Employees will be bringing these iPhone things into work with them, just as the cell phones and smart phones and PalmPilots had their roots, and the PCs began back in the early 1980s -- not as a deliberate strategy of the enterprise to reach these devices. But if there’s enough of a critical-mass of employees who are using the devices -- the iPhones, in this case -- then enterprises will begin to take a second look and reach out. I don’t think enterprises are looking at it right now or will be looking at it when it’s introduced in a few months.

I don’t see anything terribly revolutionary in the iPhone, other than the fact that it comes from the Steve Jobs godhead. There’s no doubt that Apple does great design, does a great marketing, and does a great zeitgeist. They made a splash with the Newton and look what happened there. What in the iPhone is not already being used in corporate environments in a major way? People are carrying their iPods into the office and using them to listen to podcasts, or using their cell phones. They’ve already got mobile messaging and mobile browsers in a variety of devices that they’re using.

As a consumer and an individual who loves gadgets, I think it's incredibly lust-worthy. I read some of the reviews and they'd crawl over broken glass to get one. It’s not going to be cheap, but as an individual, I think it’s awesome. Someone just said, "I’ll wait six to nine months." I’ll wait six to nine years.

Actually, I did see the iPhone at Macworld and I was very impressed. ... I think there are definitely enterprise kinds of applications that could work very easily on it. That is based on the demo that I saw at Macworld. First of all, browsing is very good -- very, very good. I would say very, very impressive.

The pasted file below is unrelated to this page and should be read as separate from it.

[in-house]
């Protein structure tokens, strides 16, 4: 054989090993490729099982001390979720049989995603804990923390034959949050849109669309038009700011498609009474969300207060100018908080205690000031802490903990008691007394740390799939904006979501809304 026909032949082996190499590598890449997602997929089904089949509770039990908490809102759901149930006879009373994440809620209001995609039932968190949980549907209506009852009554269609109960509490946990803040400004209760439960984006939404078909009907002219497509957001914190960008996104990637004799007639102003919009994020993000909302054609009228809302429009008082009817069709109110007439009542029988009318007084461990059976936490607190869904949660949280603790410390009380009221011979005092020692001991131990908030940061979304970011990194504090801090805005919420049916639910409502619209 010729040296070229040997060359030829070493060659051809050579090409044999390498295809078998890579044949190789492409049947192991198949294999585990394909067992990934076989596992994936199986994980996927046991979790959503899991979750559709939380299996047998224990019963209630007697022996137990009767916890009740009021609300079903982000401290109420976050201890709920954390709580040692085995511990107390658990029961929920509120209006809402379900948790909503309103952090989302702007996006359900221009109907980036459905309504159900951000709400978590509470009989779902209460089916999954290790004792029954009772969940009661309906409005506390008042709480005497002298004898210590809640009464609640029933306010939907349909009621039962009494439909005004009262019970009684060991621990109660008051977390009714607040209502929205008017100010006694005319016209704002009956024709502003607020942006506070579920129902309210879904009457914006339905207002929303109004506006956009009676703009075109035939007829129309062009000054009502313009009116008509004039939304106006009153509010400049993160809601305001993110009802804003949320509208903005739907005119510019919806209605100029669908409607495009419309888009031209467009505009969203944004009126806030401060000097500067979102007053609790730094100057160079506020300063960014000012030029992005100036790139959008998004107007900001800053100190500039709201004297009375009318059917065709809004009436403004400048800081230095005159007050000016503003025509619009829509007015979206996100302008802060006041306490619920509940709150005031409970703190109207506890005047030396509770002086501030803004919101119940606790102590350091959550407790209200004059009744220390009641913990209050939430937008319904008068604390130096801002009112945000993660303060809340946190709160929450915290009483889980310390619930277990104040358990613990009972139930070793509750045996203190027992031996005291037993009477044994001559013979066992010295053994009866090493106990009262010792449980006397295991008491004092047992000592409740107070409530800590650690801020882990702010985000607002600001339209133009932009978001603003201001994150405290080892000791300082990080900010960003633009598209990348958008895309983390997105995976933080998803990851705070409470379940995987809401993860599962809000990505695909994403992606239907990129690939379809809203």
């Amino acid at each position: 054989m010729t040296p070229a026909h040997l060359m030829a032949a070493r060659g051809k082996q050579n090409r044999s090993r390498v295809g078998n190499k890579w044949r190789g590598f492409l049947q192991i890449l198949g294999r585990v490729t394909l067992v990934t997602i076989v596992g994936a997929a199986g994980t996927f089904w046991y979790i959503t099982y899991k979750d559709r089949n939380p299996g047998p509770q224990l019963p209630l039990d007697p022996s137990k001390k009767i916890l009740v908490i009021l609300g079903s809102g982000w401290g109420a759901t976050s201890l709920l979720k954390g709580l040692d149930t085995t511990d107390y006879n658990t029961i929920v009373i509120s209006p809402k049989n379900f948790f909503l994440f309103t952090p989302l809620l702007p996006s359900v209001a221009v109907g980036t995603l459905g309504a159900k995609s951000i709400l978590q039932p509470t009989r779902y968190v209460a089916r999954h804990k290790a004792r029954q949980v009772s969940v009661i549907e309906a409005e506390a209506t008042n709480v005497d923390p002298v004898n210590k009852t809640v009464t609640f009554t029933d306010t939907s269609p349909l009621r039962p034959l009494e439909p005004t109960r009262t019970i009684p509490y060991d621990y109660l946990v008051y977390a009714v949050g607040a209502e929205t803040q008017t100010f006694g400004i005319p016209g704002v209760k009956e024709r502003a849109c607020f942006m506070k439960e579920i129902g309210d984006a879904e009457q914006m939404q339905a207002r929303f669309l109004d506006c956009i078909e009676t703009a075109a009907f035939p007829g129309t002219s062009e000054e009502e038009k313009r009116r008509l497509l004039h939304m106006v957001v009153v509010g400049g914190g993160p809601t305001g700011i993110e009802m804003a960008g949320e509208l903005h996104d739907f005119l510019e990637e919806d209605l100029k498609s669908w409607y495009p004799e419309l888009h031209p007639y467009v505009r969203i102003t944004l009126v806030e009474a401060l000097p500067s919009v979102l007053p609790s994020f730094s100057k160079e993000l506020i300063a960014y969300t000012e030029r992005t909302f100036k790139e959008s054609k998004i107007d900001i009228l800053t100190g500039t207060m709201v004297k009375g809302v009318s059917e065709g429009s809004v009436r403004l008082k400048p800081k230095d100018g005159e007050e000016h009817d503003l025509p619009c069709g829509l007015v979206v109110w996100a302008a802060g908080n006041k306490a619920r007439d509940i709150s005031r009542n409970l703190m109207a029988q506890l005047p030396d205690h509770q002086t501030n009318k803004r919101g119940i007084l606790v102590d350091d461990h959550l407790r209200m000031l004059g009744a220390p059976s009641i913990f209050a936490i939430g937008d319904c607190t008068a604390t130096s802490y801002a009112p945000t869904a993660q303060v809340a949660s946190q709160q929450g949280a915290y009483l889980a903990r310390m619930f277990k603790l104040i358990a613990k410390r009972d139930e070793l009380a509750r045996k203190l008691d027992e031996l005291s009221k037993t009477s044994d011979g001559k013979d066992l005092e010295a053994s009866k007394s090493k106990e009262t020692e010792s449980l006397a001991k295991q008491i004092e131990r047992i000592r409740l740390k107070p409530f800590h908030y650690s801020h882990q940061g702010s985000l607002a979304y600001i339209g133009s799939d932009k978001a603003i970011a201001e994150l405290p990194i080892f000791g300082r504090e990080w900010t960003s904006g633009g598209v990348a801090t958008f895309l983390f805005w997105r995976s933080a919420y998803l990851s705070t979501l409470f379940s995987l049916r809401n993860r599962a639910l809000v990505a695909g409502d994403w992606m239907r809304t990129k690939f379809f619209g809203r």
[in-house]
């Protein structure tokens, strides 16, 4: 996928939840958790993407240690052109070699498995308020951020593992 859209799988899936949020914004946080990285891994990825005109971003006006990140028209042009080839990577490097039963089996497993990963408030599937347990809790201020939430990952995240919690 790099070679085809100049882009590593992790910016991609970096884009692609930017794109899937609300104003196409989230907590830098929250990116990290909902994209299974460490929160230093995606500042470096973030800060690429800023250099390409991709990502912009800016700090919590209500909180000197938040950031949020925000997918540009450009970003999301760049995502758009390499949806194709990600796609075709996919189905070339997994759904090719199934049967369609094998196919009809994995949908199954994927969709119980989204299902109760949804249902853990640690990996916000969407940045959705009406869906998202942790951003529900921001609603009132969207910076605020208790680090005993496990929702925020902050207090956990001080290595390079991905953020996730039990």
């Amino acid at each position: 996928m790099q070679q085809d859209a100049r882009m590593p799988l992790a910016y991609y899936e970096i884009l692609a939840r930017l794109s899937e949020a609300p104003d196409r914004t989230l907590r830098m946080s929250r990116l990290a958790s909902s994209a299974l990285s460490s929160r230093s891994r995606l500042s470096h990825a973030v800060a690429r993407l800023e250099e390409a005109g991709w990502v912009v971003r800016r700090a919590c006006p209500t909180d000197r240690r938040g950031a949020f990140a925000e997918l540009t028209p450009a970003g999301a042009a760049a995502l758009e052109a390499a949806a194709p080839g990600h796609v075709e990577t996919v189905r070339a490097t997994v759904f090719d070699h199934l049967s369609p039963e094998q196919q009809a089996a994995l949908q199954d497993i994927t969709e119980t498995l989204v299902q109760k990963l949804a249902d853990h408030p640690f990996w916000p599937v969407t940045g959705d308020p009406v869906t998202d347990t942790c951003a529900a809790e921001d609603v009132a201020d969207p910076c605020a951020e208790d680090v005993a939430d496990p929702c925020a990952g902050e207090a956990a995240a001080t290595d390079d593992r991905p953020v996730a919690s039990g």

If somebody sends you an email attachment or PDF or Word file, you can see it like you'd see it on a computer. It's totally amazing. You can expand it and contract it. The visual things are very good. Instant messaging is another application, which -- at least in the financial sector -- people like to communicate with.

Someone on this panel mentioned that the feature-effects are not complete. I think down the road there will be two or three versions. One could be for teenagers, one could be for a business user edition or small business edition, and the third could be for entertainment. The IM feature, as well as email and attachments, which are very business-centric, could do very well.

IM was one of the things I feel could be a killer app. I wouldn’t believe that many of the enterprise applications, like Salesforce.com-kind of stuff or running some mobile enterprise ERP system, on this PDA would do justice to it. But you can effectively communicate with your colleagues without a lot of baggage, and have four hours of battery life and being able to carry a very small battery as a spare.

I think it’s a good form-factor that can fit in every pocket. The feature sets still needs to be sorted out, but it’s a development platform. So, third-party guys will also come out with their own platform. First step, it will be a good replacement for products like BlackBerry and others.
Listen to the entire podcast, or read the full transcript for more on iPhone in the enterprise and SOA on Wall Street.